Clovis News

Clovis council OKs small-lot subdivisions

By approving four subdivisions Monday night, the Clovis City Council paved the way for new small-lot homes to spring up around the city's southeast during the next few years.

The council supported zoning changes that will allow developers to build homes on smaller lots in the Loma Vista portion of the city, which eventually will be home to about 30,000.

Developers said smaller-lot homes are a popular product now because many more buyers can obtain financing for them. In addition, smaller lots will reduce urban sprawl and preserve farmland to meet state laws that will require higher density neighborhoods, council members and city staff said.

Overall, 841 homes were approved on 153 acres, an area that would have contained about 600 homes without the zoning change approval.

But not everyone supported the changes.

Residents living on larger lots near the proposed smaller-lot projects say they are worried about more traffic, crowding in nearby schools and potential effects on home values.

Dale Drozen said the city's initial zoning for homes in his neighborhood was similar to his larger-lot home. When that zoning was changed, the city in effect broke its promise to residents, he said.

Three small-lot subdivisions east of Drozen's home, which is south of Clovis East High School, will contain 645 homes on 120 acres. Under larger-lot zoning, there would have been a maximum of 470 homes.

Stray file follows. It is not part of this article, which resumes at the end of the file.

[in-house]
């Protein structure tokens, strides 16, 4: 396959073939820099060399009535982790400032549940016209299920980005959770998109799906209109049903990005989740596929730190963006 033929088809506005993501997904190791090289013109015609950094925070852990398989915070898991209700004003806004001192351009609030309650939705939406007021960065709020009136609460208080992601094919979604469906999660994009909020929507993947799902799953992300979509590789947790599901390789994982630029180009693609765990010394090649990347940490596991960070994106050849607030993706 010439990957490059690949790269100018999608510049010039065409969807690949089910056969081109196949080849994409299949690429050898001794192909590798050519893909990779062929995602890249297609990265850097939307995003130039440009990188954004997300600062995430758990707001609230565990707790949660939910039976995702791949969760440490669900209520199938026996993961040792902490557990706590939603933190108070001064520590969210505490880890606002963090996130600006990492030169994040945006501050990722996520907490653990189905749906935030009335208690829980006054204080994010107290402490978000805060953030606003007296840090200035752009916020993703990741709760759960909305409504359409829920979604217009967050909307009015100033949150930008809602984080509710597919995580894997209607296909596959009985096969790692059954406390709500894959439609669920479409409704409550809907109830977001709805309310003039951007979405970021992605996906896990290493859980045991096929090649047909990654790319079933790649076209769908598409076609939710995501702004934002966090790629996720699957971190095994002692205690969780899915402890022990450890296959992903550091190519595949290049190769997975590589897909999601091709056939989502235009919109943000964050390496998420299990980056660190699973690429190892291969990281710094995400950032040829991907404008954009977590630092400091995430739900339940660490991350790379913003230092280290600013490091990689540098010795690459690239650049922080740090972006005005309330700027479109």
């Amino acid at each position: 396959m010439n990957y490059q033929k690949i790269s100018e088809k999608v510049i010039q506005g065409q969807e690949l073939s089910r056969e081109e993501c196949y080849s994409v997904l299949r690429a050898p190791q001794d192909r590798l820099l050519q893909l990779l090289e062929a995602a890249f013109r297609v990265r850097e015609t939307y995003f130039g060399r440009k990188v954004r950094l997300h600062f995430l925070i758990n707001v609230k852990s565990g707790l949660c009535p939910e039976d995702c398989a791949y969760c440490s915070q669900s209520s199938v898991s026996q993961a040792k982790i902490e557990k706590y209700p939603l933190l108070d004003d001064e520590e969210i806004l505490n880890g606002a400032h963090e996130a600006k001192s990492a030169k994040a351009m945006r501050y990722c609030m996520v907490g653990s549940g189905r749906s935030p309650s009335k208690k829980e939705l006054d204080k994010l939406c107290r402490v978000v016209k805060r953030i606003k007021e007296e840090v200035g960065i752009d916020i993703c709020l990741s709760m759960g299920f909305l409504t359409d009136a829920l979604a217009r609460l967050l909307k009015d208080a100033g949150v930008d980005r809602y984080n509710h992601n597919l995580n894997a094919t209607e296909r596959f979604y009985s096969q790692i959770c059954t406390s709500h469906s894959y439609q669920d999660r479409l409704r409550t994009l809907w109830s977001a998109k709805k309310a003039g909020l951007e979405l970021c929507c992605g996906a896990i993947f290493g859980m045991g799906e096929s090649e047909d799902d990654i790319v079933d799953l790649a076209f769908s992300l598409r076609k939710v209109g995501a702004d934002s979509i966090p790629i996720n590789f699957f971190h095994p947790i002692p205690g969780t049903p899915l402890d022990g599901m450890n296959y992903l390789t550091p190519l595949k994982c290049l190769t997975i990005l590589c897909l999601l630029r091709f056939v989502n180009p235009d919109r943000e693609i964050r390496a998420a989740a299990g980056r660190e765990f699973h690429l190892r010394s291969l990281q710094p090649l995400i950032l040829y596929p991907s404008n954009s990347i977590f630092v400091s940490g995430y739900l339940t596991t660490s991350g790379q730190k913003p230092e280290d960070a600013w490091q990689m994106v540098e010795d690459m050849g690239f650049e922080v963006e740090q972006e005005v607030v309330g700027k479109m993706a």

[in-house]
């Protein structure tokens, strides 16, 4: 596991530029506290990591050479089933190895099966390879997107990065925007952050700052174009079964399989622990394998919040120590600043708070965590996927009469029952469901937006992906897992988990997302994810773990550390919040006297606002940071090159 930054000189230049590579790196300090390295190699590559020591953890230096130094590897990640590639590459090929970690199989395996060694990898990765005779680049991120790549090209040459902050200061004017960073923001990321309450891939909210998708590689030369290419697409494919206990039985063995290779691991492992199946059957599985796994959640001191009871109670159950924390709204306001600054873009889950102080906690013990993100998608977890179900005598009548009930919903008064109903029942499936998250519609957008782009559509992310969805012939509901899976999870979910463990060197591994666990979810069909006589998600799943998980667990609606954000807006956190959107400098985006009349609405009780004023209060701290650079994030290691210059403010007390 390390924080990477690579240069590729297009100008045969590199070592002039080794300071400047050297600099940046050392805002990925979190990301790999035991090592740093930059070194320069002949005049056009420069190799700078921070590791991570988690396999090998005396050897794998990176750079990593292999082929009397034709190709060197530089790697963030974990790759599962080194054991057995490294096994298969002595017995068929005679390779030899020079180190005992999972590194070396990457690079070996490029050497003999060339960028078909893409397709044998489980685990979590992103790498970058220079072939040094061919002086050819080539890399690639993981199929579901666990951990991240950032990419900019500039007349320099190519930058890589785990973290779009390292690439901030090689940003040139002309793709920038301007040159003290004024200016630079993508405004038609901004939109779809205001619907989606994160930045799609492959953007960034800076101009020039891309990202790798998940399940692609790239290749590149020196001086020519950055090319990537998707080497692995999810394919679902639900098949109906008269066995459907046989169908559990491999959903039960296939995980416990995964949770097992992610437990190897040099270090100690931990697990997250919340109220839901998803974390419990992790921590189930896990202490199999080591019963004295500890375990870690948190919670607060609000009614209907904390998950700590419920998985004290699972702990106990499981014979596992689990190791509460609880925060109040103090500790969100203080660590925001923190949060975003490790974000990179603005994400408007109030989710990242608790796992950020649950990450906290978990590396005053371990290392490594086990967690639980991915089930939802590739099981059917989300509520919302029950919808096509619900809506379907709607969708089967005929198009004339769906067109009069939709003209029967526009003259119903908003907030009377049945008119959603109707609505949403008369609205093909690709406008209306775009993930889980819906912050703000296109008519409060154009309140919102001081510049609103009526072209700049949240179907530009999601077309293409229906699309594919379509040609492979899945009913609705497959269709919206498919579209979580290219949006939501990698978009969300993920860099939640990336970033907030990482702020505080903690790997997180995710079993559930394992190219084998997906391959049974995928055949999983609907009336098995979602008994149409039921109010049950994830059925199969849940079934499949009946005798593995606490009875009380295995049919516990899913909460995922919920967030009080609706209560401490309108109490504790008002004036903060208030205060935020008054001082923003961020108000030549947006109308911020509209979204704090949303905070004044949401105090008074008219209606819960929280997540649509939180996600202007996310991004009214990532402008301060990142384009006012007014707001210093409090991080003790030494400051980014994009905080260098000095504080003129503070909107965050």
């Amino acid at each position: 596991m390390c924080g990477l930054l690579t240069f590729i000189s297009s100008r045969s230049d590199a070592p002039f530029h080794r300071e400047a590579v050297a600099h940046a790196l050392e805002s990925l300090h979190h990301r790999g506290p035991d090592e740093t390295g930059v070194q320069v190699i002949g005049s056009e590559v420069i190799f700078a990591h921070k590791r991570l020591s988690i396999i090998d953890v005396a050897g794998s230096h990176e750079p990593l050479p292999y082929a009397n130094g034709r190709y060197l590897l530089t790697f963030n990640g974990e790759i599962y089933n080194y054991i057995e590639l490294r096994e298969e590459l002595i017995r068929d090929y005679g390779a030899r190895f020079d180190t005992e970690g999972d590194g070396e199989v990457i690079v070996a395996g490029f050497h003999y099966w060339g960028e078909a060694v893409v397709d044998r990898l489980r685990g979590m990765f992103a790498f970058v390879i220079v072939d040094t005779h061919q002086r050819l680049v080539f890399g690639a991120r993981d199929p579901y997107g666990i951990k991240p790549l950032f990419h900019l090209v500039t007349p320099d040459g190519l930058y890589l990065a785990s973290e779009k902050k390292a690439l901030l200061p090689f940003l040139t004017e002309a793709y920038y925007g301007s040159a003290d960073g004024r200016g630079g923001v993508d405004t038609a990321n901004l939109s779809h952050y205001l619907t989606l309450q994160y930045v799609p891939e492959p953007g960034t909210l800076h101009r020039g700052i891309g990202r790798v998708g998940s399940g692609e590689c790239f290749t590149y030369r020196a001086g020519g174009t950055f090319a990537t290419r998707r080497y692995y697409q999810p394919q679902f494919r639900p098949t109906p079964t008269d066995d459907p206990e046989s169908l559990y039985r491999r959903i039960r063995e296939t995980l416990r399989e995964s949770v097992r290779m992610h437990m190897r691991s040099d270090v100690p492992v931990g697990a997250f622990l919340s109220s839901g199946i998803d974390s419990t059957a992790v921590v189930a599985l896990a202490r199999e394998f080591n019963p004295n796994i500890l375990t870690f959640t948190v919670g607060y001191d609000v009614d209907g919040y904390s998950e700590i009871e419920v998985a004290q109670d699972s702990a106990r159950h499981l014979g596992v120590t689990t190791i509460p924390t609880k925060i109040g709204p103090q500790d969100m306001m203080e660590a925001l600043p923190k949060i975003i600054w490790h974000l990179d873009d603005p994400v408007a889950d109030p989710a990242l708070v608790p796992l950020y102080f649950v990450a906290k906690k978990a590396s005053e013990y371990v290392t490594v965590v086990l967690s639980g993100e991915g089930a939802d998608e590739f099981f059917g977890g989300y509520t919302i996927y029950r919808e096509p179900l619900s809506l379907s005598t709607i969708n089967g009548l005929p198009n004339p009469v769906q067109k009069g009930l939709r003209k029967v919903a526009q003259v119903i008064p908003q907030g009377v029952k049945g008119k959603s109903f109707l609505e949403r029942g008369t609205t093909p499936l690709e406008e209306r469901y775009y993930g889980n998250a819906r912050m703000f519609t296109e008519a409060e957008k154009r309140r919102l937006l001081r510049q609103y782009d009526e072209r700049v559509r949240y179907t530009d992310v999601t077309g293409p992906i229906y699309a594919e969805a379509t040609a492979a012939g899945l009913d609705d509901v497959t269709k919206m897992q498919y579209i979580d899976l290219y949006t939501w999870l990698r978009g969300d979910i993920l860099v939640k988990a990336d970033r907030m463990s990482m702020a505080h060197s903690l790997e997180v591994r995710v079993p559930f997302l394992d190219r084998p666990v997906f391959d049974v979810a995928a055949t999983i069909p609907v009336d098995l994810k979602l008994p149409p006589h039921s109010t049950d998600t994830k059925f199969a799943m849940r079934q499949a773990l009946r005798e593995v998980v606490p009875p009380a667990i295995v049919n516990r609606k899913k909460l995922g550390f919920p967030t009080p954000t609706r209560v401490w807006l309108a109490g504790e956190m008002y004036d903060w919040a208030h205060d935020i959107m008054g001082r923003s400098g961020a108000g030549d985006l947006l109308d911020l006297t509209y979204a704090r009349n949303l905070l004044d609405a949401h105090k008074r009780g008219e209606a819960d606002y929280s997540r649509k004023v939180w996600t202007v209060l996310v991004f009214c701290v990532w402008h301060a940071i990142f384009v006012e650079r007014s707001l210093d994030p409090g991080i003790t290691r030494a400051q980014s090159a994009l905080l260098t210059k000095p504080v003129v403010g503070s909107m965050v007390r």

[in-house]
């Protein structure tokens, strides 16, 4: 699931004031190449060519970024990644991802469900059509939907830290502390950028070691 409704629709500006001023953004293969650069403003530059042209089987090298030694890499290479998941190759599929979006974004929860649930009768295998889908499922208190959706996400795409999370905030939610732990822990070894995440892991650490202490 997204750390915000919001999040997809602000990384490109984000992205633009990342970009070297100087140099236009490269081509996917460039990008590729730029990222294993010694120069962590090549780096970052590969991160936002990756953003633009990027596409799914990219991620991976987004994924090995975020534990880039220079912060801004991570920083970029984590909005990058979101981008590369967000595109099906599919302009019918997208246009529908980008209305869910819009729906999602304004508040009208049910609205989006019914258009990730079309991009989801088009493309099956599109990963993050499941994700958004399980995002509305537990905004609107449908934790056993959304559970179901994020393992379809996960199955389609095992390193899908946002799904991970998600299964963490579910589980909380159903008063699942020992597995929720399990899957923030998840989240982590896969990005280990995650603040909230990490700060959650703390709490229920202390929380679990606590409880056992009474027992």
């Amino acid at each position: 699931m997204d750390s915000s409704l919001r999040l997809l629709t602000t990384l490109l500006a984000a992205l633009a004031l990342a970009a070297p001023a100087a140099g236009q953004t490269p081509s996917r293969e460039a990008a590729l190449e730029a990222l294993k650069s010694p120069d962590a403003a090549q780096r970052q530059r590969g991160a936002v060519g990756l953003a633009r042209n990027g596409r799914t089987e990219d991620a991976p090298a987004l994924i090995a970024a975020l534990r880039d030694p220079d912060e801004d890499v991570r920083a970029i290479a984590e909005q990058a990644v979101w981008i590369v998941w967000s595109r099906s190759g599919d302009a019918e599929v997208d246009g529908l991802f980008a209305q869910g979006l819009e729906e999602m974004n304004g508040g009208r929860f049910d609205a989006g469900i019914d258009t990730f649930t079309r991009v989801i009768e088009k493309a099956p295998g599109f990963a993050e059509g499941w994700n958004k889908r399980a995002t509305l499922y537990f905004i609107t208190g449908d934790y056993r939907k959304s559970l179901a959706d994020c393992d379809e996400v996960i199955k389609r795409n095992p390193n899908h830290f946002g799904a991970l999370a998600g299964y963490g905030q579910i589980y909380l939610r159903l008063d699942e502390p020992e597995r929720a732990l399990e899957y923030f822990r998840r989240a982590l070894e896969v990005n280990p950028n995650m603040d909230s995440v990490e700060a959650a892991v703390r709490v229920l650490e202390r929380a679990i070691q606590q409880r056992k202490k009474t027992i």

"We feel we are being offered to the developers as a sacrifice," Drozen said.

Tom Miyaki, a longtime Clovis resident who served on an advisory committee to map out Loma Vista a decade ago, said he would be upset at the zoning change if he lived in a larger-lot home.

Ted Ikeda, who lives near Drozen, said he was concerned about issues that go with higher-density homes, such as crime and increased school crowding.

"I came to Clovis because of the nice homes, and it would be nice if the same kind of homes are being built," Ikeda said.

Developer Leo Wilson, who will build three of the four tracts approved by the council, said the quality of homes will continue to improve in order to meet state efficiency rules for water and energy.

City Council members were assured that the city's new sewage treatment and water plants can serve the new residents, even though the number of homes will exceed the original plans for those neighborhoods.

Council Members Bob Whalen and Lynne Ashbeck said the committee members who helped create the plans for Loma Vista should examine the way the area has grown and will evolve in the future.

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